Police investigating a wave of attacks in Paris launched an international hunt on Sunday for a man they believe might have helped organize the deadly assaults with two of his brothers in Belgium.
The Islamic State has claimed responsibility for Friday’s coordinated suicide bombings and shootings, which have re-ignited a row over Europe’s refugee crisis and drawn calls for a halt to the ongoing influx of Muslim asylum-seekers.
France said the death toll had risen to 132 from a previous total of 129, with 349 people injured, of whom around 42 were still in intensive care.
Two of the attackers who brought carnage to Paris were French nationals living in neighboring Belgium, officials said on Sunday. One of them blew himself up in the assault, while the other was arrested on Saturday as he tried to cross the border.
Police said they were seeking a Belgian-born man, Abdeslam Salah, in connection with the attack, describing him as “dangerous”. The judicial source said he was a brother of the other two men, who have not been named.
“The abject attacks that hit us on Friday were prepared abroad and mobilized a team in Belgium that benefited … from help in France,” French Interior Minister Bernard Cazeneuve told reporters after meeting his Belgian counterpart in Paris.
Stunned by the carnage, thousands of people thronged to makeshift memorials at four of the sites where the attacks took place, laying flowers and lighting candles to remember the dead.
“We are living a nightmare,” said Caroline Pallut, whose 37-year-old cousin Maud Serrault died when the Islamist gunmen attacked Paris’s Bataclan concert hall, killing 89 people — the bloodiest single incident on Friday night.
“It is all so senseless. She had only just got married.”
Belgian officials said they had arrested seven people in Brussels after two Belgian-registered cars were discovered in Paris, both suspected of being used by attackers.
“I do not want any preachers of hatred on Belgian soil! There is no place for them in Belgium,” Belgian Prime Minister Charles Michel said on Twitter.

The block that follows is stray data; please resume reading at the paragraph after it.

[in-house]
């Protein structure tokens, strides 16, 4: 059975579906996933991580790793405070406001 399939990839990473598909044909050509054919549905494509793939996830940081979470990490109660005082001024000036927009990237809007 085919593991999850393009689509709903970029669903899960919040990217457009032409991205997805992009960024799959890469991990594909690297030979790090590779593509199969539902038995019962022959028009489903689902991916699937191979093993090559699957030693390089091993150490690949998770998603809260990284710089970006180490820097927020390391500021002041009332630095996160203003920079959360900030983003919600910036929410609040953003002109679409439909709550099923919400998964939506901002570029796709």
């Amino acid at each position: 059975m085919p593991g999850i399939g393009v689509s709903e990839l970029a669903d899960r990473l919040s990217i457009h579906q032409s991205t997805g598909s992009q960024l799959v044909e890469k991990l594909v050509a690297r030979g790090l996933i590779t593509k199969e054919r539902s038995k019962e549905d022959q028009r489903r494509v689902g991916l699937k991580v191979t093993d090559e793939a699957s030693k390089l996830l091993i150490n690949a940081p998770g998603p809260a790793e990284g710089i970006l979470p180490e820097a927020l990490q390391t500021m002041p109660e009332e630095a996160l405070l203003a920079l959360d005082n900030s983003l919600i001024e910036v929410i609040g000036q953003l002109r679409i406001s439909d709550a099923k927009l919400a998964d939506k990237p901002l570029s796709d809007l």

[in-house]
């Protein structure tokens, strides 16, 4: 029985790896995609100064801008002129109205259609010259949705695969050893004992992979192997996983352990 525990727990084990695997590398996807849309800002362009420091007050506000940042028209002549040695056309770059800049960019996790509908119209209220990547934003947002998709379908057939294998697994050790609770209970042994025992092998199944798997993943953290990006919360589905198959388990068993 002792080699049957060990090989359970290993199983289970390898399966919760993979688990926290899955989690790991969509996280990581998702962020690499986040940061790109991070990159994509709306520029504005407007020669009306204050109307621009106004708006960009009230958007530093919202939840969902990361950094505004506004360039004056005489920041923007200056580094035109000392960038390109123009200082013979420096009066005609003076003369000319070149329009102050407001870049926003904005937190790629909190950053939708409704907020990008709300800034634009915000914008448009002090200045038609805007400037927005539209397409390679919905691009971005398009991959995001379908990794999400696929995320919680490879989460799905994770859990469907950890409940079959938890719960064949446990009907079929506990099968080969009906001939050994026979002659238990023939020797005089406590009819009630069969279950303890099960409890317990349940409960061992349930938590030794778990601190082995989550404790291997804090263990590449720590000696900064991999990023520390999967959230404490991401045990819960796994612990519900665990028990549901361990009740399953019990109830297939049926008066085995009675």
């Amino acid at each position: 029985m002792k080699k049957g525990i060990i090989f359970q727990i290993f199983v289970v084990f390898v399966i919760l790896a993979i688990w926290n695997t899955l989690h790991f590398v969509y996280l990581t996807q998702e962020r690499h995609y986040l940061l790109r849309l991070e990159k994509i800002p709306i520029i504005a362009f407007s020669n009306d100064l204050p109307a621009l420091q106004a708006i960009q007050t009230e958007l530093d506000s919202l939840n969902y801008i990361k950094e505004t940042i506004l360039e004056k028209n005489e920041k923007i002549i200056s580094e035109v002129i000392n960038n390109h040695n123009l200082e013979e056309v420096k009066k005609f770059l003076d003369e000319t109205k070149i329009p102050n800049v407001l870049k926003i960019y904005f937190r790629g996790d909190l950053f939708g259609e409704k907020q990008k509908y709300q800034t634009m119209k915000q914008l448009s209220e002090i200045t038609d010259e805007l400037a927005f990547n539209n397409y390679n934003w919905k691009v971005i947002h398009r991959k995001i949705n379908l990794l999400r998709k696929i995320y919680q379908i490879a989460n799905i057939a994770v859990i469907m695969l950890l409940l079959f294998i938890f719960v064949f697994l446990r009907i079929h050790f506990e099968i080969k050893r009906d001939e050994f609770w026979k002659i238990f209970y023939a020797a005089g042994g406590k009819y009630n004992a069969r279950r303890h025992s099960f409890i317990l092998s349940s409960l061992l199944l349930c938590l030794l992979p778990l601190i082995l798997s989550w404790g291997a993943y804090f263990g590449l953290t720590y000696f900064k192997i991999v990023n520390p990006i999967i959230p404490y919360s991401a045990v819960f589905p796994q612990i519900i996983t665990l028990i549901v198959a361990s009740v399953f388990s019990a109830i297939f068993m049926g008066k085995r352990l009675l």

A judicial source said Salah, a 26-year-old French national, had rented out one of the two cars, a Volkswagen Polo, that was found not far from the Bataclan hall.
In a sign that at least one gunman might have escaped, a source close to the investigation said a Seat car believed to have been used by the attackers had been found in the eastern Paris suburb of Montreuil with three Kalashnikov rifles inside.
Only one of the attackers has been named — Ismael Omar Mostefai, a 29-year-old who lived in the city of Chartres, southwest of Paris. He was identified by the print from one of his fingers that was severed when his suicide vest exploded.
PANIC IN PARIS
France has said it is in a state of war and has vowed to defeat the Islamic State in its bases in Iraq and Syria, which French warplanes have been targeting for months as part of a U.S.-led campaign against the self-declared caliphate.
Museums and theaters remained closed in Paris for a second day on Sunday, with soldiers patrolling the streets and metro stations alongside police after French President Francois Hollande declared a state of emergency.
Hundreds of people attending a spontaneous rally in the central Place de la Republique on Sunday night fled the square in a moment of raw panic, with some reporting hearing shots. Police said it was a false alarm.
French authorities found the bodies of seven killers on Friday, six of whom blew themselves up while one was shot by police. Islamic State said there were eight attackers.